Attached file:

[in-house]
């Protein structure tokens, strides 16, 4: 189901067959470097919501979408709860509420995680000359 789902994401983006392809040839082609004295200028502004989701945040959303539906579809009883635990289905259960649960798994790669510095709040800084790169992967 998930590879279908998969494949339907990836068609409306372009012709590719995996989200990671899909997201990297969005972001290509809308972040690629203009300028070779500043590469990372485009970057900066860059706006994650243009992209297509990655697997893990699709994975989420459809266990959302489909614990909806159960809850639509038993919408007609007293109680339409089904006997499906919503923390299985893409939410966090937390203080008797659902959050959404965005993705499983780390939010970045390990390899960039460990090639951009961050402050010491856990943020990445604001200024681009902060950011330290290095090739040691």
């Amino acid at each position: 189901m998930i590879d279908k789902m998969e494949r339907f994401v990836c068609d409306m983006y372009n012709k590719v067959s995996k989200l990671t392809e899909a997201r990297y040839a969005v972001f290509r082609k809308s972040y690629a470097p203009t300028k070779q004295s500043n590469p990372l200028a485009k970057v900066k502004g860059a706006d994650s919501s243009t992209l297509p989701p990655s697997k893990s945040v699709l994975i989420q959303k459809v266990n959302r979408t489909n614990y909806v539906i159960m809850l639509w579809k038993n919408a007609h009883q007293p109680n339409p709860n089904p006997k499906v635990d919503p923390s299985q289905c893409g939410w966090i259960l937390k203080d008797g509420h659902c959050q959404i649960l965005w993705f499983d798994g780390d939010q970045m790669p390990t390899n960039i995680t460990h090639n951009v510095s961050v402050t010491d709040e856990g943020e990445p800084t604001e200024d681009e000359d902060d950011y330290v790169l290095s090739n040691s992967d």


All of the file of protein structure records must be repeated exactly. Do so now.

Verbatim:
[in-house]
């Protein structure tokens, strides 16, 4: 189901067959470097919501979408709860509420995680000359 789902994401983006392809040839082609004295200028502004989701945040959303539906579809009883635990289905259960649960798994790669510095709040800084790169992967 998930590879279908998969494949339907990836068609409306372009012709590719995996989200990671899909997201990297969005972001290509809308972040690629203009300028070779500043590469990372485009970057900066860059706006994650243009992209297509990655697997893990699709994975989420459809266990959302489909614990909806159960809850639509038993919408007609007293109680339409089904006997499906919503923390299985893409939410966090937390203080008797659902959050959404965005993705499983780390939010970045390990390899960039460990090639951009961050402050010491856990943020990445604001200024681009902060950011330290290095090739040691």
């Amino acid at each position: 189901m998930i590879d279908k789902m998969e494949r339907f994401v990836c068609d409306m983006y372009n012709k590719v067959s995996k989200l990671t392809e899909a997201r990297y040839a969005v972001f290509r082609k809308s972040y690629a470097p203009t300028k070779q004295s500043n590469p990372l200028a485009k970057v900066k502004g860059a706006d994650s919501s243009t992209l297509p989701p990655s697997k893990s945040v699709l994975i989420q959303k459809v266990n959302r979408t489909n614990y909806v539906i159960m809850l639509w579809k038993n919408a007609h009883q007293p109680n339409p709860n089904p006997k499906v635990d919503p923390s299985q289905c893409g939410w966090i259960l937390k203080d008797g509420h659902c959050q959404i649960l965005w993705f499983d798994g780390d939010q970045m790669p390990t390899n960039i995680t460990h090639n951009v510095s961050v402050t010491d709040e856990g943020e990445p800084t604001e200024d681009e000359d902060d950011y330290v790169l290095s090739n040691s992967d």